Cancer Data Science Pulse
Complete Your Research Project with Tips from a Cancer Data Scientist
When we begin a research project, we focus on identifying and studying a hypothesis that aims to understand a natural phenomenon better. No matter what level of experience one may have, pursuing an innovative research project takes a lot of time and effort.
If you’re completing academic studies, a research project may be an opportunity to engage the cancer research community and utilize data science tools and its methods. This could boost your skills and help guide your career to conducting future projects in support of cancer research.
It starts with developing a research topic or question. It’s important to learn where the existing research findings are on the topic of interest. This enables a researcher to either build new ideas upon what has already been discovered or different scientific approaches that previous studies didn’t attempt. Some examples of topics, in the context of cancer, include:
- studying a cancer disease progression for certain patients.
- identifying new biomarkers for early detection/screening.
- response to a disease treatment by patient groups.
- developing new therapies.
- repurposing existing therapies.
A realistic hypothesis to test is one of the most important aspects of a project. The method should be scientifically sound and validated by a scientific team. This includes:
- informaticians, and
- other social scientists (depending on the problem).
Based on my experience as a past professor and current chief of CBIIT’s Clinical and Translational Research Informatics Branch, I’ve curated some lessons I’ve learned that can help you when including data science in your research project.
- Pick a realistic project and ask yourself if it is going to address or help an actual problem. If a solution is produced, will it help people with cancer or clinicians?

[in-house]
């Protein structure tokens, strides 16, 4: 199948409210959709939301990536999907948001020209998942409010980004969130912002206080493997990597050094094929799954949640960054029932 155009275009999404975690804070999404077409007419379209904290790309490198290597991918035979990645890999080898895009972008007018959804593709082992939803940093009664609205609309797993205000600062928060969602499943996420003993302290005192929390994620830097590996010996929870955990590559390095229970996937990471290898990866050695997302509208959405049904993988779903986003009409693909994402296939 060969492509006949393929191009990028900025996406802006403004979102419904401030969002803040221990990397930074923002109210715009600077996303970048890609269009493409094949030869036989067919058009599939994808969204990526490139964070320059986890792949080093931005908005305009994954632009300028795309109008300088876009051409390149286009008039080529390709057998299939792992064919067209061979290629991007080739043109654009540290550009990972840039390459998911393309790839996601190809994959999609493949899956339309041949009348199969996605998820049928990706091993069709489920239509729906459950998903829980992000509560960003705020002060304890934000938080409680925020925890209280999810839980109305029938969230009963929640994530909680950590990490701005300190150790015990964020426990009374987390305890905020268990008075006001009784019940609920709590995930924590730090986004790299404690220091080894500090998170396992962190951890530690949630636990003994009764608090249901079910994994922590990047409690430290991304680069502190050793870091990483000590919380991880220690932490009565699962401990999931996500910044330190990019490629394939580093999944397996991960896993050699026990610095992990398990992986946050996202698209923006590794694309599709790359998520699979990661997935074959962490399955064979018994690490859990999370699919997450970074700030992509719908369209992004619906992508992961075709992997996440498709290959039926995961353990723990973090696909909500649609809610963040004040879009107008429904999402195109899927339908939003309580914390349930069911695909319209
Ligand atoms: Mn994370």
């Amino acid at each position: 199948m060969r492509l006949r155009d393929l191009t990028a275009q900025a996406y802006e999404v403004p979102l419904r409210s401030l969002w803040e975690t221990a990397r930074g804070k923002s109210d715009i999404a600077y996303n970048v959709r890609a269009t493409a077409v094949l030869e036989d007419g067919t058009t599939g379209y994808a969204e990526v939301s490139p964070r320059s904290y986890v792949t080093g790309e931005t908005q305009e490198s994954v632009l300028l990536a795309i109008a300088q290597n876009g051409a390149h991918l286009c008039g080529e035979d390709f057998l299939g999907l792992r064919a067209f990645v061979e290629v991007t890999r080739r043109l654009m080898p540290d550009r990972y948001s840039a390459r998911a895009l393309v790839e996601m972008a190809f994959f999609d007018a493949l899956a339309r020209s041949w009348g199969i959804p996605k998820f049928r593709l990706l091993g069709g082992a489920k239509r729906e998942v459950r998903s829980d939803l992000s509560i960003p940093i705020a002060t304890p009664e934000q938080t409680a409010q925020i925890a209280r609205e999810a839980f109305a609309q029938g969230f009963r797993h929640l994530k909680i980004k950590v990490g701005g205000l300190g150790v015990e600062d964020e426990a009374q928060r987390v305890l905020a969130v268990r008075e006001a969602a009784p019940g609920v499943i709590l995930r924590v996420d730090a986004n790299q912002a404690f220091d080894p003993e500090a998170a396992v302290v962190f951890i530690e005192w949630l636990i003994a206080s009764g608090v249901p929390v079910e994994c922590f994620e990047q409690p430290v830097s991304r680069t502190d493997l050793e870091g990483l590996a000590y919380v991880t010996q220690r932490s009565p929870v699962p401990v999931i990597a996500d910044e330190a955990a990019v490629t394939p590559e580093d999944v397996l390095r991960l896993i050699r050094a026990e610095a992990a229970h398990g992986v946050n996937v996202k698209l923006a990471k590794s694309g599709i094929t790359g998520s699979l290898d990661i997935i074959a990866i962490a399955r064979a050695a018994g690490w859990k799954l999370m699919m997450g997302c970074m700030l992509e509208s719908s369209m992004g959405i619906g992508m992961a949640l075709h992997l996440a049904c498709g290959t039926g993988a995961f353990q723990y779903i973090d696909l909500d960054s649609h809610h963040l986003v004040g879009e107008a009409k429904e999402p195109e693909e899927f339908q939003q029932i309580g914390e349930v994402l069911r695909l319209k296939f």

- Understand the problem being studied. Despite the benefits of data science, produced solutions may not be scientifically sound without understanding the problem. In my experience, if you ask the wrong question, data science will give you the wrong answer.
- Recognize the limitations of data. It’s important to know if the data in hand is sufficient to answer your question and if it is believable (regarded as true, real, and credible data). Also, respect the preferences of the people with cancer who provided the data.
- Know what biostatistics or artificial intelligence (AI) approaches can and cannot do. You cannot expect miracles from AI when going into a project. AI methods (and some biostatistics foundations) may have capabilities that may save time or change the way you structure your problem.
- Keep the unintended harm in mind and avoid it. A data scientist should ask if the model is going to help all the patients. For example, is the data representative of the target patient group? See how you can eliminate or minimize bias for underrepresented groups.
Data science-focused research projects can bring new opportunities to cancer research not observed or made previously possible. For example, new AI approaches could reveal undiscovered insights due to their ability to process massive amounts of data that may not be humanly possible in a reasonable time. Additionally, there are many large data networks and data sets, especially within NCI, that enable research teams to access hundreds of thousands of data points to test their hypotheses.
With the advent of real-world data and real-world evidence, combining data collected during the standard of care practices with patient-reported outcomes now presents immense opportunities for new discoveries. This wouldn’t be possible without the help of utilizing data science.
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